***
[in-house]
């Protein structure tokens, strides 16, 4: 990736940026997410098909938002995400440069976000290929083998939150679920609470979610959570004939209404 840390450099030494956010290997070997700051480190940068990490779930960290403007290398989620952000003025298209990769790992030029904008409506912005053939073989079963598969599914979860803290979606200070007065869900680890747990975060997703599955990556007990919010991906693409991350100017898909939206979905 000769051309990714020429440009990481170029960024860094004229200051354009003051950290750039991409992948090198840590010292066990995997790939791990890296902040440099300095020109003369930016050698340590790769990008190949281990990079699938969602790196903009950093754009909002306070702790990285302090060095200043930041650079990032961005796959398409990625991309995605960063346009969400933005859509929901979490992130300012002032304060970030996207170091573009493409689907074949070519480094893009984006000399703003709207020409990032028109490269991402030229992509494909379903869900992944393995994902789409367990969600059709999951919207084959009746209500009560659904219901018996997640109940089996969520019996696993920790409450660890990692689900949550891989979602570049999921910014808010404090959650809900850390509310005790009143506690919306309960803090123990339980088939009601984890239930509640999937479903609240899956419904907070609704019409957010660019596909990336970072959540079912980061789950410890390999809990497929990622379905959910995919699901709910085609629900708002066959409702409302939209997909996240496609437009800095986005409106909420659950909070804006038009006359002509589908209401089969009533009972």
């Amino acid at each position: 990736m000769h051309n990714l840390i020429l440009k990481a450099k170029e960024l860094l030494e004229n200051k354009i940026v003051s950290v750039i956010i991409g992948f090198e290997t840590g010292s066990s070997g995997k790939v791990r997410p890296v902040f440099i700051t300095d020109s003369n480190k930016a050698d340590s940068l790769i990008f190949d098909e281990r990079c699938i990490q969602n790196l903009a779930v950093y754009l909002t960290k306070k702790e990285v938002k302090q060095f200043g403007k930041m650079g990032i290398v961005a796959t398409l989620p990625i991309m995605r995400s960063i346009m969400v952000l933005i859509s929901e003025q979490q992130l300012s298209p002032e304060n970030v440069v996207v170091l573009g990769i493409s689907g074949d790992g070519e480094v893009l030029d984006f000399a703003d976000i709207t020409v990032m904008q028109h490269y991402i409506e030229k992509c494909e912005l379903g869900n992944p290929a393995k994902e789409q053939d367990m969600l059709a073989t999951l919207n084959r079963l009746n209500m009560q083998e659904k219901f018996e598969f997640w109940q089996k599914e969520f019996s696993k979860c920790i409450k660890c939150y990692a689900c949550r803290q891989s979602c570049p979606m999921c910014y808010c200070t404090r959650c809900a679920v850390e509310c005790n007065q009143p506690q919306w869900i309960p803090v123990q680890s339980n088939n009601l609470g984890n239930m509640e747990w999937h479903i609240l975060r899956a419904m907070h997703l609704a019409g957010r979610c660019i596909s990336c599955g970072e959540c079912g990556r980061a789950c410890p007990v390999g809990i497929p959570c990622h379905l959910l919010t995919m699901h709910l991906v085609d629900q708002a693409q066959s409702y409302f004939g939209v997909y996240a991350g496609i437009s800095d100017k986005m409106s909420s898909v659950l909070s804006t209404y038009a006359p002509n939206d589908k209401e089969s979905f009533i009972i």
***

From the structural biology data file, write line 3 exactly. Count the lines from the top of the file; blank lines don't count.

């Amino acid at each position: 990736m000769h051309n990714l840390i020429l440009k990481a450099k170029e960024l860094l030494e004229n200051k354009i940026v003051s950290v750039i956010i991409g992948f090198e290997t840590g010292s066990s070997g995997k790939v791990r997410p890296v902040f440099i700051t300095d020109s003369n480190k930016a050698d340590s940068l790769i990008f190949d098909e281990r990079c699938i990490q969602n790196l903009a779930v950093y754009l909002t960290k306070k702790e990285v938002k302090q060095f200043g403007k930041m650079g990032i290398v961005a796959t398409l989620p990625i991309m995605r995400s960063i346009m969400v952000l933005i859509s929901e003025q979490q992130l300012s298209p002032e304060n970030v440069v996207v170091l573009g990769i493409s689907g074949d790992g070519e480094v893009l030029d984006f000399a703003d976000i709207t020409v990032m904008q028109h490269y991402i409506e030229k992509c494909e912005l379903g869900n992944p290929a393995k994902e789409q053939d367990m969600l059709a073989t999951l919207n084959r079963l009746n209500m009560q083998e659904k219901f018996e598969f997640w109940q089996k599914e969520f019996s696993k979860c920790i409450k660890c939150y990692a689900c949550r803290q891989s979602c570049p979606m999921c910014y808010c200070t404090r959650c809900a679920v850390e509310c005790n007065q009143p506690q919306w869900i309960p803090v123990q680890s339980n088939n009601l609470g984890n239930m509640e747990w999937h479903i609240l975060r899956a419904m907070h997703l609704a019409g957010r979610c660019i596909s990336c599955g970072e959540c079912g990556r980061a789950c410890p007990v390999g809990i497929p959570c990622h379905l959910l919010t995919m699901h709910l991906v085609d629900q708002a693409q066959s409702y409302f004939g939209v997909y996240a991350g496609i437009s800095d100017k986005m409106s909420s898909v659950l909070s804006t209404y038009a006359p002509n939206d589908k209401e089969s979905f009533i009972i």